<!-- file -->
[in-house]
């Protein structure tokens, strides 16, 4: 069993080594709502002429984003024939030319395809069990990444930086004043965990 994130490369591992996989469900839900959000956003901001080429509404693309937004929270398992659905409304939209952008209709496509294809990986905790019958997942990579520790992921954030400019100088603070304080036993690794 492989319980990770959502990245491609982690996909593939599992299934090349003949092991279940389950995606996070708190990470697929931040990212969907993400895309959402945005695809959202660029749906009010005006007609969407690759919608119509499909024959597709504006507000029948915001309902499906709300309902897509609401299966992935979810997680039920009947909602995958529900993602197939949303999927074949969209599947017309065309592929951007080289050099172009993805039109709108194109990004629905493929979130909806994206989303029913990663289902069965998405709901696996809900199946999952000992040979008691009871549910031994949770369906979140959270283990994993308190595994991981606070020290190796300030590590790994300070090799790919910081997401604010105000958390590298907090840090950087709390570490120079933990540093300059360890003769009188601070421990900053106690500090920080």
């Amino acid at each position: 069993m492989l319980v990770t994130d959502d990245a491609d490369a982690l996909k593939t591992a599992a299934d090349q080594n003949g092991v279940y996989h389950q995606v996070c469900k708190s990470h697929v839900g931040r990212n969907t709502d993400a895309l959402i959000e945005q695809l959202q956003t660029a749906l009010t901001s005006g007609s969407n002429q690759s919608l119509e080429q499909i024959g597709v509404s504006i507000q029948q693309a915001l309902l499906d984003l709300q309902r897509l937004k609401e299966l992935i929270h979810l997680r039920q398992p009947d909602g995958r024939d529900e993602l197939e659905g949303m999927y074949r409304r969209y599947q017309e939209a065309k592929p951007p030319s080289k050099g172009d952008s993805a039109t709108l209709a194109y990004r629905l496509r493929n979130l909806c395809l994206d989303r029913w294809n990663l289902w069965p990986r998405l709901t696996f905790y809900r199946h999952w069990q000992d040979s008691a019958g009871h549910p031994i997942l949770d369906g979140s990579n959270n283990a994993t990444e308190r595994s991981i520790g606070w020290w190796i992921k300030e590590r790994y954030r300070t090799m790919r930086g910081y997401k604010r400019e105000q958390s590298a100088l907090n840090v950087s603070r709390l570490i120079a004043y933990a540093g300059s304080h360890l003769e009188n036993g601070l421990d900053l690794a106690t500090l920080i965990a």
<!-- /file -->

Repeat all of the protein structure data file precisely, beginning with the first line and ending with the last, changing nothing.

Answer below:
[in-house]
């Protein structure tokens, strides 16, 4: 069993080594709502002429984003024939030319395809069990990444930086004043965990 994130490369591992996989469900839900959000956003901001080429509404693309937004929270398992659905409304939209952008209709496509294809990986905790019958997942990579520790992921954030400019100088603070304080036993690794 492989319980990770959502990245491609982690996909593939599992299934090349003949092991279940389950995606996070708190990470697929931040990212969907993400895309959402945005695809959202660029749906009010005006007609969407690759919608119509499909024959597709504006507000029948915001309902499906709300309902897509609401299966992935979810997680039920009947909602995958529900993602197939949303999927074949969209599947017309065309592929951007080289050099172009993805039109709108194109990004629905493929979130909806994206989303029913990663289902069965998405709901696996809900199946999952000992040979008691009871549910031994949770369906979140959270283990994993308190595994991981606070020290190796300030590590790994300070090799790919910081997401604010105000958390590298907090840090950087709390570490120079933990540093300059360890003769009188601070421990900053106690500090920080």
């Amino acid at each position: 069993m492989l319980v990770t994130d959502d990245a491609d490369a982690l996909k593939t591992a599992a299934d090349q080594n003949g092991v279940y996989h389950q995606v996070c469900k708190s990470h697929v839900g931040r990212n969907t709502d993400a895309l959402i959000e945005q695809l959202q956003t660029a749906l009010t901001s005006g007609s969407n002429q690759s919608l119509e080429q499909i024959g597709v509404s504006i507000q029948q693309a915001l309902l499906d984003l709300q309902r897509l937004k609401e299966l992935i929270h979810l997680r039920q398992p009947d909602g995958r024939d529900e993602l197939e659905g949303m999927y074949r409304r969209y599947q017309e939209a065309k592929p951007p030319s080289k050099g172009d952008s993805a039109t709108l209709a194109y990004r629905l496509r493929n979130l909806c395809l994206d989303r029913w294809n990663l289902w069965p990986r998405l709901t696996f905790y809900r199946h999952w069990q000992d040979s008691a019958g009871h549910p031994i997942l949770d369906g979140s990579n959270n283990a994993t990444e308190r595994s991981i520790g606070w020290w190796i992921k300030e590590r790994y954030r300070t090799m790919r930086g910081y997401k604010r400019e105000q958390s590298a100088l907090n840090v950087s603070r709390l570490i120079a004043y933990a540093g300059s304080h360890l003769e009188n036993g601070l421990d900053l690794a106690t500090l920080i965990a």